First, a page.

J.S.B.Mitchell's 1999 "guillotining framework" can produce approximation algorithms for many geometry problems. In other cases it may produce an approximation algorithm but you won't know it because you are not smart enough to prove an approximation guarantee. Using the dynamic programming approach of this framework we can find, in polynomial(N) steps, the "best" ordering of N point sites in the plane (or in any fixeddimensional space) among all possible "treeinorder" orderings arising from all possible "guillotine tree" decompositions of the plane, with, e.g. each cell in the guillotining being a Kgon with any constant upper bound on K. (With a wide variety of possible meanings for the word "best.")
It now is immediately obvious that Sierpinski and Hilbert orderings are guillotine orderings, so Mitchell will always produce an ordering at least as good as the best Sierpinski and best Hilbert ordering. It therefore follows that Mitchell's guillotining approach yields a 6.38factor (or better) approximation for all the problems we've discussed, and does so without needing any randomization. (However, the runtimes usually will be much larger for Mitchell's approach than with our simple sortalongrandomcurve algorithm, and the algorithms will also usually be much more difficult to program.)
This was not previously known, and the reason it was not known was because it is not at all obvious how to prove approximation guarantees in Mitchell's framework – especially for cost measures based on squared distances. It's remarkable how spacefilling curves, which would seem at first to have nothing to do with anything (and in particular nothing to do with Mitchell's guillotining approach), produce as a side effect, approximation guarantees for Mitchell.
1. Halvable 2D and 3D objects: Classify them all. I conjecture there is no halvable 5faced polyhedron.
2. "Best" spacefilling curves: Identify the "best" among all spacefilling curves, according to our criteria or closely related ones.
3. Scale factors s for good spacefilling curves: Prove the integrality conjecture that s for a good spacefilling curve, must be an integer. (A counterexample which does not quite work because it does not actually yield a planefilling curve, is the Rauzy fractal.) Find every achievable integer.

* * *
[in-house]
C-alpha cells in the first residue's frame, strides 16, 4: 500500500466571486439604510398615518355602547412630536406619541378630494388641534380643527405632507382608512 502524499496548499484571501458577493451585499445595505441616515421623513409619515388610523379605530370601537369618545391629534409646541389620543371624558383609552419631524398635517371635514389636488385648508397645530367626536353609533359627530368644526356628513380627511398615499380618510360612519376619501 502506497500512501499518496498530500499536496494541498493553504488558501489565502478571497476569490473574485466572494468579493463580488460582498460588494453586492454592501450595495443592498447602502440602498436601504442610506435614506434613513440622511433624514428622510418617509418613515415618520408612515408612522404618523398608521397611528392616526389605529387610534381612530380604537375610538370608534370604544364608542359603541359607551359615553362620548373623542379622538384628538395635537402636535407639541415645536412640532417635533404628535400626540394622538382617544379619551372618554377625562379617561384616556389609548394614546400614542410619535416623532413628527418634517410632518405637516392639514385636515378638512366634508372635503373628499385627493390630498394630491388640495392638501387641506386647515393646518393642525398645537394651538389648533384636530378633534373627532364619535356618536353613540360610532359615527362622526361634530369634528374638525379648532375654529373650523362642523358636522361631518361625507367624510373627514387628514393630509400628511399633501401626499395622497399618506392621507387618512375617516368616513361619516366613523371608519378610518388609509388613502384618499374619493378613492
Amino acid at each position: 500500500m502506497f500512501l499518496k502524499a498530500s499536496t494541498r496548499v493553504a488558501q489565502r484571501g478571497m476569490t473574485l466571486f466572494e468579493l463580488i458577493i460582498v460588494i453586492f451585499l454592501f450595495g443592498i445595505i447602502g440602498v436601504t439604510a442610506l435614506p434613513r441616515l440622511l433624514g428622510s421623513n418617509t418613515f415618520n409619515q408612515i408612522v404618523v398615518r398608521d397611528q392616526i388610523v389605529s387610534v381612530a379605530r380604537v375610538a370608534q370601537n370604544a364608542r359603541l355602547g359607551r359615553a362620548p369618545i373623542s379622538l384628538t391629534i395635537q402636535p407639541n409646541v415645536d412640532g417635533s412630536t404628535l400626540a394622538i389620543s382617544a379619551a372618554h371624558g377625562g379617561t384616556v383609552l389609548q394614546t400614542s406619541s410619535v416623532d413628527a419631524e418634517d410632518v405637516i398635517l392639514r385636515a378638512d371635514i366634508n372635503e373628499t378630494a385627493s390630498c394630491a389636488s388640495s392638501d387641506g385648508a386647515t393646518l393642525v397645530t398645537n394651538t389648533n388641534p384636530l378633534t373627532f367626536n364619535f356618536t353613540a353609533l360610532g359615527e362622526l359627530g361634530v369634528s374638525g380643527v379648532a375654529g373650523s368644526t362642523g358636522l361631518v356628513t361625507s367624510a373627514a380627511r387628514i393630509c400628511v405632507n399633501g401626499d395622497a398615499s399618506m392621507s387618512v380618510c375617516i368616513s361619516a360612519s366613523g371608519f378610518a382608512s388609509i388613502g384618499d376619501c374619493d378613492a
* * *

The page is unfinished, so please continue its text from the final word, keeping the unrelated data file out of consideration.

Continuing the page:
4. "Weird" complex number systems: Are there any others beside those listed in table I?
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(Gerald A. Edgar, Editor, AddisonWesley 1993)
titled "Plane or space curves and surfaces consisting of parts similar to the whole."
Ramgopal R. Mettu & C. Greg Plaxton:
Optimal Time Bounds for Approximate Clustering,
Machine Learning Journal 56,1/2/3 (2004) 3560.
abstract.
Jiri Matousek: Nonexistence
of 2reptile simplices,
Springer LNCS #3742 (2005) 151169.
Contains an error, noticed by Zuzana Safernova, which is corrected
here.
Joseph S.B.Mitchell: Guillotine subdivisions approximate polygonal subdivisions...,
SIAM J. Computing 28,4 (1999) 12981309.
E.H.Moore: On certain crinkly curves, Trans. Amer. Math'l. Soc. 1,1 (1900) 7290.
SzeMan Ngai & Nhu Nguyen: The Heighway dragon revisited,
Discrete & Computational Geometry 29,4 (2003) 603623.
SzeMan Ngai, Victor F. Sirvent, J.J.P. Veerman, Yang Wang:
On 2reptiles in the plane,
Geometriae Dedicata 82, 13 (2000) 325344.
But Richard Kenyon in Mathematical Reviews MR1789066 has dismissed
this paper as containing "a major gap."
Giuseppe Peano:
Sur une courbe, qui remplit toute une aire plane,
Mathematische Annalen 36,1 (1890) 157160.
[See also Peano's Opera Scelte, Roma: Edizioni Cremonese, 195759, 3 vols,
QA3.P43???]
A.G.Percus & O.C.Martin:
Finite Size and Dimensional Dependence in the Euclidean Traveling Salesman Problem,
Physical Review Letters 76 (1996) 11881191.
Loren K. Platzman & John J. Bartholdi III:
Spacefilling curves and the planar travelling salesman problem,
J. Association for Computing Machinery 36,4 (1989) 719737.
G.Polya: Uber eine Peanosche Kurve,
Bulletin Acad. Sci. de Cracovie [Sci. math. et nat. Serie A] ?? (1913) 19.
Hans Sagan:
SpaceFilling Curves,
SpringerVerlag, 1994. QA643.S12.
Hans Sagan: A geometrization of Lebesgue's spacefilling curve,
The Mathematical Intelligencer 15,4 (1993) 3743.
W.Sierpinski: Sur une nouvelle courbe qui remplit toute une aire plaine,
Bulletin Acad. Sci. de Cracovie [Sci. math. et nat. Serie A] (1912) 462478.
D.M.Y.Sommerville: Division of space by congruent triangles and tetrahedra,
Proc. Royal Soc Edinburgh 43 (1923) 85116;
also Proc. Edinburgh Math'l Soc. 41 (1923) 4957.
Andrew Spann, Dan Gulotta, Daniel Kane:
Electoral
redistricting with moment of inertia and diminishing halves methods,
pp.281300
among the missing pages 191332 in
UMAP (undergraduate journal of maths & applications) issue 28,3 (Fall 2007).
B.Weaver & S.W.Hess:
A procedure for nonpartisan districting,
Yale Law Journal 73 (1963) 288308.
Ian H. Witten & M.Neal:
Using Peano curves for bilevel display of continuous tone images,
IEEE Computer Graphics & Applications 2,3 (May 1982) 4752.